Gopigita, Gopīgīta: 2 definitions

Introduction

Introduction:

Gopigita means something in Hinduism, Sanskrit. If you want to know the exact meaning, history, etymology or English translation of this term then check out the descriptions on this page. Add your comment or reference to a book if you want to contribute to this summary article.

In Hinduism

Purana and Itihasa (epic history)

[«previous next»] — Gopigita in Purana glossary
Source: Cologne Digital Sanskrit Dictionaries: The Purana Index

Gopīgīta (गोपीगीत).—What gopis sang in honour of Kṛṣṇa.*

  • * Bhāgavata-purāṇa X. 31 (whole).
Purana book cover
context information

The Purana (पुराण, purāṇas) refers to Sanskrit literature preserving ancient India’s vast cultural history, including historical legends, religious ceremonies, various arts and sciences. The eighteen mahapuranas total over 400,000 shlokas (metrical couplets) and date to at least several centuries BCE.

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Vedanta (school of philosophy)

Source: Shodhganga: Siva Gita A Critical Study

Gopīgītā (गोपीगीता) or simply Gopī refers to one of the sixty-four Gītās commonly referred to in Hindu scriptures.—Gītā is the name given to certain sacred writings in verse (often in the form of a dialogue) which are devoted to the exposition of particular religious and theosophical doctrines. Most of these Gītās [i.e., Gopīgītā] originate from the Mahābhārata or the various Purāṇas.

context information

Vedanta (वेदान्त, vedānta) refers to a school of orthodox Hindu philosophy (astika), drawing its subject-matter from the Upanishads. There are a number of sub-schools of Vedanta, however all of them expound on the basic teaching of the ultimate reality (brahman) and liberation (moksha) of the individual soul (atman).

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Vaishnavism (Vaishava dharma)

Source: Pure Bhakti: Brhad Bhagavatamrtam

Gopīgīta (गोपीगीत) refers to:—The gopīs’ song of separation, appearing in Śrīmad Bhāgavatam (10.31). (cf. Glossary page from Śrī Bṛhad-bhāgavatāmṛta).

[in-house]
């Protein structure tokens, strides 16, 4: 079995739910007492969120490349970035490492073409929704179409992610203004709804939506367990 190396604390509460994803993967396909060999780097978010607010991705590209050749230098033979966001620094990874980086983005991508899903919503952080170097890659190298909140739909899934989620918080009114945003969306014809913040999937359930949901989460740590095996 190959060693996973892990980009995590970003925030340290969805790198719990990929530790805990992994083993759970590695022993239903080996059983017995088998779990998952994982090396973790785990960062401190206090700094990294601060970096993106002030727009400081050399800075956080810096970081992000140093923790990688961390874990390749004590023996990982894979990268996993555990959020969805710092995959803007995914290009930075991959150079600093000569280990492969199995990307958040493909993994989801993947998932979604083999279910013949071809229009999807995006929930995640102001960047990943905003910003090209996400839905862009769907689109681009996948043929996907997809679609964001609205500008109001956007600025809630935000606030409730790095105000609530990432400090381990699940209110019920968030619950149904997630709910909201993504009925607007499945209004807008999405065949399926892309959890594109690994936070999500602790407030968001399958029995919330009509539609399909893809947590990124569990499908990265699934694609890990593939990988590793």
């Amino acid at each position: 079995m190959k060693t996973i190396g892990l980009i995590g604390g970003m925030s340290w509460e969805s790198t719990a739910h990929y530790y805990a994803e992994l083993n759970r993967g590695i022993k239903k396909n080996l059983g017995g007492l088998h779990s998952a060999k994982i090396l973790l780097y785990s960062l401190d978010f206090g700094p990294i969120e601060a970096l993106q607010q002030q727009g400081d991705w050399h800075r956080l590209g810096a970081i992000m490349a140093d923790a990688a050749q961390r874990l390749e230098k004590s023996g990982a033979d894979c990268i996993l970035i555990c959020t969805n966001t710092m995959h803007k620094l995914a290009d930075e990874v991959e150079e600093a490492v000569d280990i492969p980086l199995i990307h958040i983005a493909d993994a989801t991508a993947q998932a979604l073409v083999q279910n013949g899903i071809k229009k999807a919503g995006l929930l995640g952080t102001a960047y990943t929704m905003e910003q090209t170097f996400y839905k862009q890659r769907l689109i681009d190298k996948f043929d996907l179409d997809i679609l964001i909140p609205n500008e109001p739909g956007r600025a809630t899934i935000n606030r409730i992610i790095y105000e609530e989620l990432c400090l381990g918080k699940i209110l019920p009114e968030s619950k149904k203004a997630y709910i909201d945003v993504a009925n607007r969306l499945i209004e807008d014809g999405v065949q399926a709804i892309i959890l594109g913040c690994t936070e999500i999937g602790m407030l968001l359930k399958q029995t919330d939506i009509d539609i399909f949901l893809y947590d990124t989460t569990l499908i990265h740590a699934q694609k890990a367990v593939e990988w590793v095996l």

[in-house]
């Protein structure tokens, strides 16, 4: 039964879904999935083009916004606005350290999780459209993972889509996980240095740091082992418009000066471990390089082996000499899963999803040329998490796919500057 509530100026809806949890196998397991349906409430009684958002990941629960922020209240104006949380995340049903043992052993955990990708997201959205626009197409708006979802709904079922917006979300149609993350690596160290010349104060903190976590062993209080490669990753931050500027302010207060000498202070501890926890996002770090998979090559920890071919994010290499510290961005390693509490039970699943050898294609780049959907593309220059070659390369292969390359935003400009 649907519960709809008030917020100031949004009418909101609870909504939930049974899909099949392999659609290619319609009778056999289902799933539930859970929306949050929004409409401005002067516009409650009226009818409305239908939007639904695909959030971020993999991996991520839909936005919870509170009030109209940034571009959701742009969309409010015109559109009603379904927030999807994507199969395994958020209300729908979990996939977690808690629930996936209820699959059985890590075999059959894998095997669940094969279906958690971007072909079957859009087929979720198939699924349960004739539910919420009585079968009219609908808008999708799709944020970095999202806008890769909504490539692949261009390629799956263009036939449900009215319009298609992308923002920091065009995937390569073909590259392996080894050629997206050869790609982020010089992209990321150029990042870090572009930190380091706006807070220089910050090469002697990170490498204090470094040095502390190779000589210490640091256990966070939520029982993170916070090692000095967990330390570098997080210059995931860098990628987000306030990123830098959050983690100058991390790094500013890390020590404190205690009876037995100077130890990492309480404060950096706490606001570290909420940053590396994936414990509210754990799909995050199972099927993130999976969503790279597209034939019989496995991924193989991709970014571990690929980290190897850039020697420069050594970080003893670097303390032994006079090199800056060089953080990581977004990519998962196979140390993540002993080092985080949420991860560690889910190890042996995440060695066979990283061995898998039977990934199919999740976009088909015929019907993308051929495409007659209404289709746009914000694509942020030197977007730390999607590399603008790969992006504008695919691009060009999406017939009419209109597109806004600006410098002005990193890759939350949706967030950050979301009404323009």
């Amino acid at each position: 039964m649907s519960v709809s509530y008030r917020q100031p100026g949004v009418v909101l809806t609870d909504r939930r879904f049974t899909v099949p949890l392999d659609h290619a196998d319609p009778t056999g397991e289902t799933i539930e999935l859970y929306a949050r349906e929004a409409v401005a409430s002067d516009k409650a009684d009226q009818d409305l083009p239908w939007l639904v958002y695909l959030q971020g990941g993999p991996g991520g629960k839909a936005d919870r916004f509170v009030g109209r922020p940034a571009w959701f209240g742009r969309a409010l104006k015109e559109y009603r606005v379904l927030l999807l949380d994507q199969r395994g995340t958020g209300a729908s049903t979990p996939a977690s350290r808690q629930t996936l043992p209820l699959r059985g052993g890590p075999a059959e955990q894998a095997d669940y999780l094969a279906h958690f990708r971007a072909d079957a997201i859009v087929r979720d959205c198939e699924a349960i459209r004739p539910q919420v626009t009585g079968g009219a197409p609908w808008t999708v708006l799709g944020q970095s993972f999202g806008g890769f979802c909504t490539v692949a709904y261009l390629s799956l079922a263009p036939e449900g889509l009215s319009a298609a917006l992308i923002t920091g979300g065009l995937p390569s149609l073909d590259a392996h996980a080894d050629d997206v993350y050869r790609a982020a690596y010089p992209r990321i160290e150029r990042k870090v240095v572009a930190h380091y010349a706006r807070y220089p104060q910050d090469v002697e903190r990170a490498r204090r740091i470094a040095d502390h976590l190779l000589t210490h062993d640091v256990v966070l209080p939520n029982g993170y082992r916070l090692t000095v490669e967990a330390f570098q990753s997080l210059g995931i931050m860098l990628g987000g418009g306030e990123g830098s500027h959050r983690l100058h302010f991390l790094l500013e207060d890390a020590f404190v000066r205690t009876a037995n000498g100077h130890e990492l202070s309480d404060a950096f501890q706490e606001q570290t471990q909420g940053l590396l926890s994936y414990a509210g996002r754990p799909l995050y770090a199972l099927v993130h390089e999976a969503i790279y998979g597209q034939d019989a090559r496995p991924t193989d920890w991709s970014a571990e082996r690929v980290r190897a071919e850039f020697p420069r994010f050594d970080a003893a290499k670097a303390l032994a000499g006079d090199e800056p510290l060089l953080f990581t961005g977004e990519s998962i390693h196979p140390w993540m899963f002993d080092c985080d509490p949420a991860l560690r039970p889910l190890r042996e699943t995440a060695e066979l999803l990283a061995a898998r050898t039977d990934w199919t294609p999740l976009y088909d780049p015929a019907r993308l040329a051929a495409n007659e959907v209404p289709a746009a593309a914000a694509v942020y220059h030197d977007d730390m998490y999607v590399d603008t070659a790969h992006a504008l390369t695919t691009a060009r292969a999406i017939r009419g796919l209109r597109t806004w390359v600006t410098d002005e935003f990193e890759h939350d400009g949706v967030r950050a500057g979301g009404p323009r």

Vaishnavism book cover
context information

Vaishnava (वैष्णव, vaiṣṇava) or vaishnavism (vaiṣṇavism) represents a tradition of Hinduism worshipping Vishnu as the supreme Lord. Similar to the Shaktism and Shaivism traditions, Vaishnavism also developed as an individual movement, famous for its exposition of the dashavatara (‘ten avatars of Vishnu’).

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Languages of India and abroad

Sanskrit dictionary

Source: Cologne Digital Sanskrit Dictionaries: Aufrecht Catalogus Catalogorum

1) Gopīgītā (गोपीगीता) as mentioned in Aufrecht’s Catalogus Catalogorum:—from the 12th skandha of the Bhāgavatapurāṇa. Rādh. 43. Haug. 44. Burnell. 192^a.

Gopīgītā has the following synonyms: Gopikāgītā.

2) Gopīgītā (गोपीगीता):—read from the Bhāgavatapurāṇa X, 29-31.

3) Gopīgītā (गोपीगीता):—from the tenth Skandha of the Bhāgavatapurāṇa. Gb. 47. Stein 208.

Gopīgītā has the following synonyms: Gopikāgītā.

context information

Sanskrit, also spelled संस्कृतम् (saṃskṛtam), is an ancient language of India commonly seen as the grandmother of the Indo-European language family (even English!). Closely allied with Prakrit and Pali, Sanskrit is more exhaustive in both grammar and terms and has the most extensive collection of literature in the world, greatly surpassing its sister-languages Greek and Latin.

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